performing a translation of the image level backup file to extract contents of the at least one data portion responsive to the request for the data object by the hypervisor without fully extracting the image level backup;
representing the extracted contents in the virtual storage; and
providing the hypervisor with access to contents of the at least one virtual machine disk image file from the image-level backup file through the virtual storage.
23. The non-transitory computer-readable storage medium of claim 22, wherein the operations further comprise storing virtual disk data changes using the virtual storage, wherein the virtual disk data changes are inflicted by recovery of the data object from the image level backup file.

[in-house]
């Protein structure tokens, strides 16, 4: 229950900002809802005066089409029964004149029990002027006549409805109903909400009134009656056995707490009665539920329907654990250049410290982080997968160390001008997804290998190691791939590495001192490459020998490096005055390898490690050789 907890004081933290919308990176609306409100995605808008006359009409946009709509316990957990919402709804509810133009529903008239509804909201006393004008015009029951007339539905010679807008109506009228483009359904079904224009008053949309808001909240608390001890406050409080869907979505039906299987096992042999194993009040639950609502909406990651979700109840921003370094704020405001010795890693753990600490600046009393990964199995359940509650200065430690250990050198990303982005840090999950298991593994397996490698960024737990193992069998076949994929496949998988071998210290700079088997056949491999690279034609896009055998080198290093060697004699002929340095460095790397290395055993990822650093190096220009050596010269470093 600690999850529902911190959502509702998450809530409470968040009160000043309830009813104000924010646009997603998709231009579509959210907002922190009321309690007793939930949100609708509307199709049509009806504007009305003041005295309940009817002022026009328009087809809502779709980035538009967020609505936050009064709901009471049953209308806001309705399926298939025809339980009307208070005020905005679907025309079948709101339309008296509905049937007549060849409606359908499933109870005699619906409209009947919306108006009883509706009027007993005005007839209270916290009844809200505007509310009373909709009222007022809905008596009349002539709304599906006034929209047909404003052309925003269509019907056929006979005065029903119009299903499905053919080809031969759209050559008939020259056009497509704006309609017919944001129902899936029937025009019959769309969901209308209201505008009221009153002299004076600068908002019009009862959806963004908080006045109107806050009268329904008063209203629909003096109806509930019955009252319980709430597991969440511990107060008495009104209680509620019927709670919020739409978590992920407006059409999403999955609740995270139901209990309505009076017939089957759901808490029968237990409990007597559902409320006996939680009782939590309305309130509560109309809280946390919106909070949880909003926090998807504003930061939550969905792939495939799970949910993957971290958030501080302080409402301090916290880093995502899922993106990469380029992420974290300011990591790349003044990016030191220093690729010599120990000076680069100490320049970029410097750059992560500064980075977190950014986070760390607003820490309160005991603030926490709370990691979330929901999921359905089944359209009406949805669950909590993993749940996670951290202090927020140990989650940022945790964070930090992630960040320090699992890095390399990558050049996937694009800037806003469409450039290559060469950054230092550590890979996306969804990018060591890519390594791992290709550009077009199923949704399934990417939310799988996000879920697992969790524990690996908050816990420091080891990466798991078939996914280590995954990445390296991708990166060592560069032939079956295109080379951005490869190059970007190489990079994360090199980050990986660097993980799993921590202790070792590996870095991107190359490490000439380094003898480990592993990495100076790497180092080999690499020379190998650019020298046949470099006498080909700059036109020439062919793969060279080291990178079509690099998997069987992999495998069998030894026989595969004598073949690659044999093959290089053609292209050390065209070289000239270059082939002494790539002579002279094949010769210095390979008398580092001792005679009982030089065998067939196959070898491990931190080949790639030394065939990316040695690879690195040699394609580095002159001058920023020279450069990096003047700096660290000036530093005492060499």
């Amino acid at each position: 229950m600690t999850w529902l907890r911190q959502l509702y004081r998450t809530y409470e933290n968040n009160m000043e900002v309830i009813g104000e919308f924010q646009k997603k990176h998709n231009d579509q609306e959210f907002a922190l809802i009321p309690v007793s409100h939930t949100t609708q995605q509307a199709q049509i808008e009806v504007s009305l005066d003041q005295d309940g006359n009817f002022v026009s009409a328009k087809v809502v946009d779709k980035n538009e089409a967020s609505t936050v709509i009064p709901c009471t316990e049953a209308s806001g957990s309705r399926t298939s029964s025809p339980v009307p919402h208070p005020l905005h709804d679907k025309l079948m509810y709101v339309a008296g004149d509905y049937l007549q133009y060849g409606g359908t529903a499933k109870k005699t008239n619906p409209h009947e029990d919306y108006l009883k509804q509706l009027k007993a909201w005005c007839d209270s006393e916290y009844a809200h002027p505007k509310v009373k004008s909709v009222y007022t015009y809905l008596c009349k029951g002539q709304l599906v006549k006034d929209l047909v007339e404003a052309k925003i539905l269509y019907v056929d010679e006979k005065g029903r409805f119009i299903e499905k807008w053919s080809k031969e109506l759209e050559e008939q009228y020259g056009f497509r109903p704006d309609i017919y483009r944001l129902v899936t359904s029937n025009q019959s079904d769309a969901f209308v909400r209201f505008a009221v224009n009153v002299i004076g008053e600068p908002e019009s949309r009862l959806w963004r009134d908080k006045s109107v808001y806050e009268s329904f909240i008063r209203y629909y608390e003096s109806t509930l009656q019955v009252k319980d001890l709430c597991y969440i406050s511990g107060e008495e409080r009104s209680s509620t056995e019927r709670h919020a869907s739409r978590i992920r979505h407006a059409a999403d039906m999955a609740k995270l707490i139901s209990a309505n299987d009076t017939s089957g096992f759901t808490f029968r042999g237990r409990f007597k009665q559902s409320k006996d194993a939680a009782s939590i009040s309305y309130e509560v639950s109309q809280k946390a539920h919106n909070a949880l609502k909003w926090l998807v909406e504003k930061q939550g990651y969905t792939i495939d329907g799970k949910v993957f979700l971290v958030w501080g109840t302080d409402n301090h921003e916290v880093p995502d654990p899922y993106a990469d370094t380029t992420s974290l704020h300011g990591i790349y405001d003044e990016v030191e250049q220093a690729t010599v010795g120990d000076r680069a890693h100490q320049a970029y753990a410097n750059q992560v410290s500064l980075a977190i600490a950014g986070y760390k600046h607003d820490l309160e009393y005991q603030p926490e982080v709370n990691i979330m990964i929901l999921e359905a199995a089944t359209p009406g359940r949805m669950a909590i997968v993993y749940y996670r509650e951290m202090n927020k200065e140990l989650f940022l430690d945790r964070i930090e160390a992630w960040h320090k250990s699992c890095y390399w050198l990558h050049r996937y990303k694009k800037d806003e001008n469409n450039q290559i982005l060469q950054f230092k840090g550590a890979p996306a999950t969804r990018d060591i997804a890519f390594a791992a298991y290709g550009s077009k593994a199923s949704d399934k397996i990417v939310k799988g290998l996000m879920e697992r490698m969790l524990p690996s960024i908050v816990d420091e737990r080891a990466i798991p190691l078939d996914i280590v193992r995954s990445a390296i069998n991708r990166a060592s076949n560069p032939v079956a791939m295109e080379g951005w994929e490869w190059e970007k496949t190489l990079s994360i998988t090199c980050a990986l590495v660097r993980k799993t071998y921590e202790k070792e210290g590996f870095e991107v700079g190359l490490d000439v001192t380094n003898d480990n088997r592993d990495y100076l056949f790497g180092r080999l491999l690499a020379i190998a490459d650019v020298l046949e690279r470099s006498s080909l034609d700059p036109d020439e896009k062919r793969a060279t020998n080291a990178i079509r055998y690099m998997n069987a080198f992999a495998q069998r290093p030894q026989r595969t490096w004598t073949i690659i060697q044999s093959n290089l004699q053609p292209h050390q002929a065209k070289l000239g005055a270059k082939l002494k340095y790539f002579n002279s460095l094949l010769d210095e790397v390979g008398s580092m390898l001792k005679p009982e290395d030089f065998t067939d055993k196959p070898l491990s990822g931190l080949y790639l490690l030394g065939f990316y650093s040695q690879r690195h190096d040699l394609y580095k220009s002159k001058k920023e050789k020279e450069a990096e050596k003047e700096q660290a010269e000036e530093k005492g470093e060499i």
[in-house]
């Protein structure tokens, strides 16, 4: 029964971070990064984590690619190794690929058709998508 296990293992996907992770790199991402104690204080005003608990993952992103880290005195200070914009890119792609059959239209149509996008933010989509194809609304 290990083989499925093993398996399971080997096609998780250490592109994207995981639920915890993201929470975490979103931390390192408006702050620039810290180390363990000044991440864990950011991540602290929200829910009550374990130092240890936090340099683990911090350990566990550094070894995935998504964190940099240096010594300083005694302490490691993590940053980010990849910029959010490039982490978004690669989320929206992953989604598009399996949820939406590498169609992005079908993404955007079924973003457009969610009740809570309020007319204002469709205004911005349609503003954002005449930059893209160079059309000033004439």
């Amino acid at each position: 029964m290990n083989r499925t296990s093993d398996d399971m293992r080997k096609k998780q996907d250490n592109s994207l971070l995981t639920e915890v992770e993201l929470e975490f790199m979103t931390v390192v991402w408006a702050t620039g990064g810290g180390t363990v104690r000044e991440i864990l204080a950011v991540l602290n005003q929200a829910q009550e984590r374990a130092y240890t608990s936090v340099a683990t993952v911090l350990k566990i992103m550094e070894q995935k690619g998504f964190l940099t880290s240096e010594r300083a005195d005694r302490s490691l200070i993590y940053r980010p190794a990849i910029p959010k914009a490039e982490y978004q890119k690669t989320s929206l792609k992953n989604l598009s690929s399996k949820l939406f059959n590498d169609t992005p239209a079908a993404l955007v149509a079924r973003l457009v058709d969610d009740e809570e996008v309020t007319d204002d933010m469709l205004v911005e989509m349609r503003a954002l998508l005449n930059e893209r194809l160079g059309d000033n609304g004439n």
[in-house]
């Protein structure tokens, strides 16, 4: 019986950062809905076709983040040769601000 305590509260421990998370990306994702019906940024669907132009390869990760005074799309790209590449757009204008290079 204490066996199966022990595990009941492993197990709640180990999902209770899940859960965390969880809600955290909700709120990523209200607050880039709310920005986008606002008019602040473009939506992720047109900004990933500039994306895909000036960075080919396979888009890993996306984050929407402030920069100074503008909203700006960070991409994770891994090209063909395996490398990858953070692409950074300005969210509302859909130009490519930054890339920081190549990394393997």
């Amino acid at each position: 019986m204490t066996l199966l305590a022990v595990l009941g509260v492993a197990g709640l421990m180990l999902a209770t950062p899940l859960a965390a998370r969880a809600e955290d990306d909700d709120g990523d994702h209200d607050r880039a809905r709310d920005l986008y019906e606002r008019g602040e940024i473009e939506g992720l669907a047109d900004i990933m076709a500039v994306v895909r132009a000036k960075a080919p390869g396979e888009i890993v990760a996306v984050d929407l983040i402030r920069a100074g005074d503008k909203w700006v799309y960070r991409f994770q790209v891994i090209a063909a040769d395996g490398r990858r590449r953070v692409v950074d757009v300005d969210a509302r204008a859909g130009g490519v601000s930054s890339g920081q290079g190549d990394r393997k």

24. The non-transitory computer-readable storage medium of claim 22, wherein the operations farther comprise receiving one or more restore parameters including one or more of:
a VM to recover;
a recovery point; or
a changes storage data store.
25. The non-transitory computer-readable storage medium of claim 22, the operations further comprising:
translating the extracted data portion from an image level backup file format to a second format, wherein the translated data portion is represented in the virtual storage in the second format, and wherein the second format is natively understood by the hypervisor.
26. The non-transitory computer-readable storage medium of claim 22, wherein the performing a translation includes:
performing at least one of decompression, de-deduplication, or decryption of the data portion from the image-level backup file.
27. The non-transitory computer-readable storage medium of claim 22, wherein the performing a translation includes:
restoring raw data content of the data portion from the image-level backup file.
28. The non-transitory computer-readable storage medium of claim 22, the operations further comprising:
migrating the restored VM from using the virtual storage to a production storage.